Either way, you should make a visit to the vet, as Colitis’ symptoms can be prevented with the right medication.
This is a genetic condition and it affects many other dog breeds. It is a malformation of the hip joints, and can lead to Osteoarthritis. As mentioned before, the disease is genetically passed on and it is also a progressive one, meaning that it will get worse as time passes.
With the help of medication prescribed by a vet, the dog will be able to move more freely – and prevent the complete loss of use of the hip joints. There’s also the option that involves surgery if the condition reaches more severe states.
Boxers, as well as Boston Terriers, are prone to having this disease, which is a stomach condition – however, it’s not bloat. In the case of Pyloric Stenosis, the muscles that are found around the stomach’s exit get very thick – the main symptoms are bloating and vomiting. Because of this disease, your dog might vomit right after he or she eats, and even 24 hours after, at the moment when no food should have been left in the stomach. This is due to the thickened muscles that prevent food from leaving the gastrointestinal tract.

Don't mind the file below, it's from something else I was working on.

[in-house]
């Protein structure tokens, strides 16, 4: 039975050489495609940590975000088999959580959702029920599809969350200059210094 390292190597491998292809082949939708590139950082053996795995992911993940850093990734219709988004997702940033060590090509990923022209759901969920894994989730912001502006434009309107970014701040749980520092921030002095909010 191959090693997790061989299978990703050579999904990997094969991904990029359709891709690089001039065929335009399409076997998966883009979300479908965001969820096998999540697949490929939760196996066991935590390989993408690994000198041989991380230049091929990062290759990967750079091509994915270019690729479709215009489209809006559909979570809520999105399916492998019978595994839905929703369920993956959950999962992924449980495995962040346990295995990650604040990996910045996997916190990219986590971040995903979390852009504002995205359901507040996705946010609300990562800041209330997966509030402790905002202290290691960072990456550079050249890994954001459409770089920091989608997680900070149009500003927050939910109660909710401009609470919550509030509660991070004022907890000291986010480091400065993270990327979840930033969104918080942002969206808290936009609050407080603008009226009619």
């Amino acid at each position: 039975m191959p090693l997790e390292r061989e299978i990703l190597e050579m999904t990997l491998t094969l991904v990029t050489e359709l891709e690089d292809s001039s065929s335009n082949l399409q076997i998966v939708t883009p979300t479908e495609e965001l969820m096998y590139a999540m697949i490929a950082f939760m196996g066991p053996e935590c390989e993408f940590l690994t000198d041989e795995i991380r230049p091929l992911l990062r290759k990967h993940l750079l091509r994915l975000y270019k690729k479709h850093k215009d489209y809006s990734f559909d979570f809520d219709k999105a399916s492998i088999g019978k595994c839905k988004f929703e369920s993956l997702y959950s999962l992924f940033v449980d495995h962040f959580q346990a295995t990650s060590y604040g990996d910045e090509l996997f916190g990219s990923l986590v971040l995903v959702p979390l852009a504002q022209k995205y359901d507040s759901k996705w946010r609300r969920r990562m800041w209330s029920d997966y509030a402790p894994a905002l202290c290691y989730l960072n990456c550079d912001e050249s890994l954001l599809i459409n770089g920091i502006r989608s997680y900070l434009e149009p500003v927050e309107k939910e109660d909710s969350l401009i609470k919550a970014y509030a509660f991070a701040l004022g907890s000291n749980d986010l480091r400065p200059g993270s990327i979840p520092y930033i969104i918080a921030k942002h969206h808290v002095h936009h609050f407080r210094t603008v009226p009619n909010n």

It’s also likely that the vomit will contain undigested food in quite large pieces.
The best way to diagnose this disease is by analyzing when the dog eats and vomits. As soon as you notice any symptoms, you must take your pet to the vet so the dog can be given proper treatment. Depending on the case, your dog might be required to undergo treatment – either immediate or in time – or even surgery.
However, the good news is that the treatments and surgeries performed to loosen or remove the tightened muscles are very successful. Therefore, remember having that monthly check-up we talked about before done and everything should be just fine.
Now that you know what some of the common Boxer breed medical issues are, it’s time to take your dog to yet another check-up to make sure everything is fine and take care of the furry companion properly.